The amount of polyether siloxane may for example be in the range 0.2 to 5% by weight, based on total weight of composition, preferably 0.3% to 1.5% by weight.
The amount of surfactant may for example be in the range 0.2 to 4% by weight based on the weight of composition, preferably 0.3% to 2% by weight.
The amount of hydrocarbon solvent may for example be 5% to 50% by weight, based on total weight of composition, preferably 10% to 15% by weight.
The quantity of water is preferably at least 50% by weight based on total weight of composition, preferably at least 70% by weight.
This is a Comparative Test showing an an oil-in-water emulsion not according to the invention.
An aqueous phase is prepared containing water-soluble ingredients, namely a corrosion inhibitor, a preservative, and a water-soluble emulsifier. An oil phase is prepared containing an aliphatic solvent, a silicone fluid, an oil-soluble emulsifier, and a fragrance, but not a polyether siloxane.
The emulsion is formed by adding the oil phase to the water phase and homogenized by passing the two phases through a shear plate in a conventional homogenizer at a pressure of 3000 psig (pounds per square inch gauge) (20.7 MPa).
The composition of the resulting oil-in-water emulsion is given in Table 1.
Compositions are prepared as in Example 1 but with a polyether siloxane present and with changes in some of the other ingredients used. The compositions are given in Table 1.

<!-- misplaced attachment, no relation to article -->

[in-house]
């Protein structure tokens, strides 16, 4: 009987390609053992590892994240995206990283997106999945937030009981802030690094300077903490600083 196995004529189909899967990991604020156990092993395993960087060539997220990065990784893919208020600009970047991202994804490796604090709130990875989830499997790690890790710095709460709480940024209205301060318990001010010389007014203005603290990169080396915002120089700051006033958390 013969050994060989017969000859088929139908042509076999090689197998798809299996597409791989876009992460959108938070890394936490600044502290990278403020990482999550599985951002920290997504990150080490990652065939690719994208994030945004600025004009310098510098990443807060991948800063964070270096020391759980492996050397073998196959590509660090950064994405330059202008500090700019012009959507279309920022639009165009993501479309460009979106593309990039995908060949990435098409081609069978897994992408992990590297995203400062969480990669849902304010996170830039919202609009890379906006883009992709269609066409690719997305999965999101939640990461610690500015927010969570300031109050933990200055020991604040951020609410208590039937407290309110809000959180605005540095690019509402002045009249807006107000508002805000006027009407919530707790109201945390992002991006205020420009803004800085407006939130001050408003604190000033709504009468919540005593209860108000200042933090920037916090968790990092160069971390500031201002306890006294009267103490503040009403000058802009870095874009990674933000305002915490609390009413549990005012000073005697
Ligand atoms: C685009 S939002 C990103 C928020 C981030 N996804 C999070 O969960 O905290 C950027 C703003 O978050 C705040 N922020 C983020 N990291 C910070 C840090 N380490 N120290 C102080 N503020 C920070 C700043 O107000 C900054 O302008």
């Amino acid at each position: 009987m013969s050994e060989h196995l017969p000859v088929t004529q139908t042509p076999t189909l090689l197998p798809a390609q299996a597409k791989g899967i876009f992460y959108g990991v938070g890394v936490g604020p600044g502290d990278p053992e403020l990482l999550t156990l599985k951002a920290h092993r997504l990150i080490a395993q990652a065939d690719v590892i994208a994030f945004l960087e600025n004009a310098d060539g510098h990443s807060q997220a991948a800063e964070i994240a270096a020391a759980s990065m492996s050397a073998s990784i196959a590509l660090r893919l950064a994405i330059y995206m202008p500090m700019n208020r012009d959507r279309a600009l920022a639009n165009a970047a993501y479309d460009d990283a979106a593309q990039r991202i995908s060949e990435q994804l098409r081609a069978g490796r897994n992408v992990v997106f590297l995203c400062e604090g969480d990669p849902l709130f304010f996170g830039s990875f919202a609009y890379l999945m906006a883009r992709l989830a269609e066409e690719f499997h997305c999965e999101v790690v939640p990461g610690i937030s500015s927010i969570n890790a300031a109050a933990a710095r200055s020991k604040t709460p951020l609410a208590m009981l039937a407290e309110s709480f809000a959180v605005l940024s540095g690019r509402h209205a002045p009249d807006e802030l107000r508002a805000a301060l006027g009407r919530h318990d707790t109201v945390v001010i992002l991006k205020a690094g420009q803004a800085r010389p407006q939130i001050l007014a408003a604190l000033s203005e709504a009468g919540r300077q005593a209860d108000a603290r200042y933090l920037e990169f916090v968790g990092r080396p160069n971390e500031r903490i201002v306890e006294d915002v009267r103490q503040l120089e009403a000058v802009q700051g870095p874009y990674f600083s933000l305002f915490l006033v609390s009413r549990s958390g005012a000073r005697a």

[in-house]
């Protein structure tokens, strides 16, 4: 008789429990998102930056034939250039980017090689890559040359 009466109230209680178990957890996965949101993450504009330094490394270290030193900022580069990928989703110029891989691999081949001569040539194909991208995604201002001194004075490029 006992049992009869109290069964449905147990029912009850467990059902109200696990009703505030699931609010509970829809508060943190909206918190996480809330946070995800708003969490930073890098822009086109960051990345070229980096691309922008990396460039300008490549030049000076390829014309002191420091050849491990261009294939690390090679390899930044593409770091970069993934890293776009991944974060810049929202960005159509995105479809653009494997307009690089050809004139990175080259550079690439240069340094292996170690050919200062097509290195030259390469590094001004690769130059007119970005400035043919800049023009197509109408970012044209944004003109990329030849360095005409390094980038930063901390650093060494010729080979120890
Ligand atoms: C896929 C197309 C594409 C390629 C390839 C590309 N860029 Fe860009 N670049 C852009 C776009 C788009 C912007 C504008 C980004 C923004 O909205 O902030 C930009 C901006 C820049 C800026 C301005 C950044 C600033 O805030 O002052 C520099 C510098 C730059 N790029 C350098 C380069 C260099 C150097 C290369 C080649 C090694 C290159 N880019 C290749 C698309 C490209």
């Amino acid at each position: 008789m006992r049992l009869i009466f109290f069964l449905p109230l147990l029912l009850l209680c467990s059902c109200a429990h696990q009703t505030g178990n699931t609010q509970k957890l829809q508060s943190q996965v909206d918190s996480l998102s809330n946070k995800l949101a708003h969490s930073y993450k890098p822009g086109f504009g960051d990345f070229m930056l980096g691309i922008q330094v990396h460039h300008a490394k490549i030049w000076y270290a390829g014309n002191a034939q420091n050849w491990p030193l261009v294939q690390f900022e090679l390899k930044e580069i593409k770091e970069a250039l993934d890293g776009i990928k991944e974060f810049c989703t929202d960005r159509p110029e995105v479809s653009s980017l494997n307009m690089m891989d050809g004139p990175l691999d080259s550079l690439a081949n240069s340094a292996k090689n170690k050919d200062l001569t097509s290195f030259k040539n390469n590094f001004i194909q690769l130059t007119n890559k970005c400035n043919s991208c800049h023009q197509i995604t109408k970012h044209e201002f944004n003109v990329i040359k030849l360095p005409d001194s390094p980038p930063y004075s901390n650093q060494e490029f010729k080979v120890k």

Surfactant 1 (oil-soluble) listed in Table 1 is sorbitan monoleate, commercially available under the trade name Span 80.
Surfactant 2 (water-soluble) is an ethoxylated derivative of sorbitan monoleate containing 20 ethoxy units per molecule, and commercially available under the trade name Tween 80.
The silicone fluid is a liquid polydimethyl silicone commercially available from Dow Corning under the designation Fluid 200 and described by the supplier as having a viscosity of 100 cst and a specific gravity of 0.96.
Surfactant 3 (water-soluble) is sodium lauroyl sarcosinate, commercially available under the trade name Crodasinic LS30.
The polyether siloxane was a liquid polyether-alkyl-polydimethyl siloxane copolymer commercially available from Th, Goldschmidt AG under the trade name Tegopren 7006. This is stated by the supplier to be insoluble in water and alcohol at 25° C., to have a density of 0.92-0.94 g/ml and a viscosity of 700-1100 mPa s, both at 25° C.